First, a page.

About Theodore Dreiser: Sister Carrie, Jennie Gerhardt, Twelve Men (LOA #36)
Theodore Dreiser was arguably the most important figure in the development of fiction in the twentieth century. In this Library of America volume are presented the first two novels and a little-known collection of biographical sketches by the man about whom H. L. Mencken said, “American writing, before and after his time, differed almost as much as biology before and after Darwin.”
Dreiser grew up poor in a series of small Indiana towns, in a large German Catholic family dominated by his father’s religious fervor. At seventeen he moved to Chicago and eventually became a newspaper reporter there and in St. Louis, Pittsburgh, and New York. Reaction to his first book, Sister Carrie (1900), was not encouraging, and after suffering a nervous breakdown, he went on to a successful career editing magazines. In 1910 he resumed writing, and over the next fifteen years published fourteen volumes of fiction, drama, travel, autobiography, and essays.
“Dreiser’s first great novel, Sister Carrie . . . came to housebound and airless America like a great free Western wind, and to our stuffy domesticity gave us the first fresh air since Mark Twain and Whitman,” Sinclair Lewis declared in his Nobel Prize acceptance speech in 1930. Carrie Meeber, an eighteen-year-old small-town girl drawn to bustling Chicago, becomes the passionless mistress of a good-humored traveling salesman and then of an infatuated saloon manager who leaves his family and elopes with her to New York. Dreiser’s brilliant, panoramic rendering of the two cities’ fashionable theaters and restaurants, luxurious hotels and houses of commerce, alongside their unemployment, labor violence, homelessness, degradation, and despair makes this the first urban novel on a grand scale.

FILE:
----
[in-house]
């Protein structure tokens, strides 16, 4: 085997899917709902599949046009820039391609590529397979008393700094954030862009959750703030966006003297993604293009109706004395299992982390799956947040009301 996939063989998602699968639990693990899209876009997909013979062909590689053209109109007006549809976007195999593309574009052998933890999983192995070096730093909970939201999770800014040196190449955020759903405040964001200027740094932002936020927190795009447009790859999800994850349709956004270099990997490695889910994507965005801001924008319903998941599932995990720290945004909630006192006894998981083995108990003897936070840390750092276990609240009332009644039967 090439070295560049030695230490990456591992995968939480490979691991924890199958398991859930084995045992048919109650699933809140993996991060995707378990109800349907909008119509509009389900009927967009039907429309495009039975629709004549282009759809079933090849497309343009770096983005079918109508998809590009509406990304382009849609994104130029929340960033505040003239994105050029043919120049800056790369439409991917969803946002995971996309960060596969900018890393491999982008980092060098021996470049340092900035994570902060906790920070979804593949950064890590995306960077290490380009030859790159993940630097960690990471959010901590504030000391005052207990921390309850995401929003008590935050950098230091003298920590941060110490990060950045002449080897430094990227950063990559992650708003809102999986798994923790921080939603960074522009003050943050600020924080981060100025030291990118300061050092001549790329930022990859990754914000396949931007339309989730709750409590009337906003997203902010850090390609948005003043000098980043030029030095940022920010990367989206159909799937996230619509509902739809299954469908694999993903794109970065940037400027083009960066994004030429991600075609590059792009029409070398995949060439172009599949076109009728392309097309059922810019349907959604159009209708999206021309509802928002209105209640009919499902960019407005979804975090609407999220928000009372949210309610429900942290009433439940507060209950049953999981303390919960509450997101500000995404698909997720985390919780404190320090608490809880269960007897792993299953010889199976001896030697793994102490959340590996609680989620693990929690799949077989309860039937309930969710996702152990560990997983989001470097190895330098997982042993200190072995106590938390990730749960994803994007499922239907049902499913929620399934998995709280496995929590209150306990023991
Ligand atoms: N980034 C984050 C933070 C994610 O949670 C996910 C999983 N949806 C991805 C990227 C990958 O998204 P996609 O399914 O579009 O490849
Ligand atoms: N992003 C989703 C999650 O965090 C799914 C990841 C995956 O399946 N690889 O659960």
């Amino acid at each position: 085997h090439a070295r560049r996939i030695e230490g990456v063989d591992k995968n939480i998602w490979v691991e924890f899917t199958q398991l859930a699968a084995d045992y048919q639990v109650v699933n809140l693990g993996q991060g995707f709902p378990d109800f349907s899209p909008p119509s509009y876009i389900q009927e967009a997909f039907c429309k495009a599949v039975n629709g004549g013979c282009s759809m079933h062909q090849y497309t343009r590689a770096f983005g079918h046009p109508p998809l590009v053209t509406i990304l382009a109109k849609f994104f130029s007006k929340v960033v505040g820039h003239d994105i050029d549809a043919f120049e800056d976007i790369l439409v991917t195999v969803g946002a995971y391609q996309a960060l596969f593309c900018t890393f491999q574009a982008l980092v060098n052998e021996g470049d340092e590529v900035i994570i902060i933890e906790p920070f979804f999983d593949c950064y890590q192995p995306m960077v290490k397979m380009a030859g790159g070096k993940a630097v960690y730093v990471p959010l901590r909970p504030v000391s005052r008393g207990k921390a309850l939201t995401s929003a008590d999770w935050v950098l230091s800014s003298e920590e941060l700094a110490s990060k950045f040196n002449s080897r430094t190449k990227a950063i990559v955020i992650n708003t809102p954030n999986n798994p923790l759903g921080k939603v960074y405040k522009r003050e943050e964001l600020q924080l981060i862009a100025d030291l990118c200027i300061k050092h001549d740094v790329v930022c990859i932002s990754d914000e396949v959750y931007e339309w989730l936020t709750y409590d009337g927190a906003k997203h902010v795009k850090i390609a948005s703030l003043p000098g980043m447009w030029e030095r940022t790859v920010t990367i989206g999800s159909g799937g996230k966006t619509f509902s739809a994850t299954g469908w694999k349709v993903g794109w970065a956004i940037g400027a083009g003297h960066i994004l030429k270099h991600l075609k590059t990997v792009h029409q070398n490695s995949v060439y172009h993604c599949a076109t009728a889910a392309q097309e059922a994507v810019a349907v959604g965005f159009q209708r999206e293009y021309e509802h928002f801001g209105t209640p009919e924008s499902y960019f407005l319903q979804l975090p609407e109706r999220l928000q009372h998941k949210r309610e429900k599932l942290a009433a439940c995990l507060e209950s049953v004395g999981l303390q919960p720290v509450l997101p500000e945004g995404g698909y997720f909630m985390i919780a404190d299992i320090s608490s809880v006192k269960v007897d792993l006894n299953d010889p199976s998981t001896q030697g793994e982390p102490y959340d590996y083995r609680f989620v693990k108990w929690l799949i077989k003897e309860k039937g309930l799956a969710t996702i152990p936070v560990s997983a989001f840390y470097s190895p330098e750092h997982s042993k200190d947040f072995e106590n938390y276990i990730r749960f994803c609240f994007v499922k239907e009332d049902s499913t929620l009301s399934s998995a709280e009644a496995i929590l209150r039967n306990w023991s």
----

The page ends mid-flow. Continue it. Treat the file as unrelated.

In a 1911 review, H. L. Mencken wrote, “Jennie Gerhardt is the best American novel I have ever read, with the lonesome but Himalayan exception of Huckleberry Finn.” Beautiful, vital, generous, but morally naïve and unconscious of social conventions, Jennie is a working-class woman who emerges superior to the succession of men who exploit her. There are no villains in this novel; in Dreiser’s view, everyone is victimized by the desires that the world excites but can never satisfy.
Dreiser’s embracing compassion is felt in Twelve Men (1919), a collection of portraits of men he knew and admired. They range from “My Brother Paul” (Paul Dresser, vaudeville musical comedian and composer of “On the Banks of the Wabash” and “My Gal Sal”) to “Culhane, the Solid Man,” a sanatorium owner and former wrestler. Without sentiment but with honest emotion and respect for the bleak and unvarnished truth, Dreiser recalls these anomalous individuals and the twists of fate that shaped their lives.
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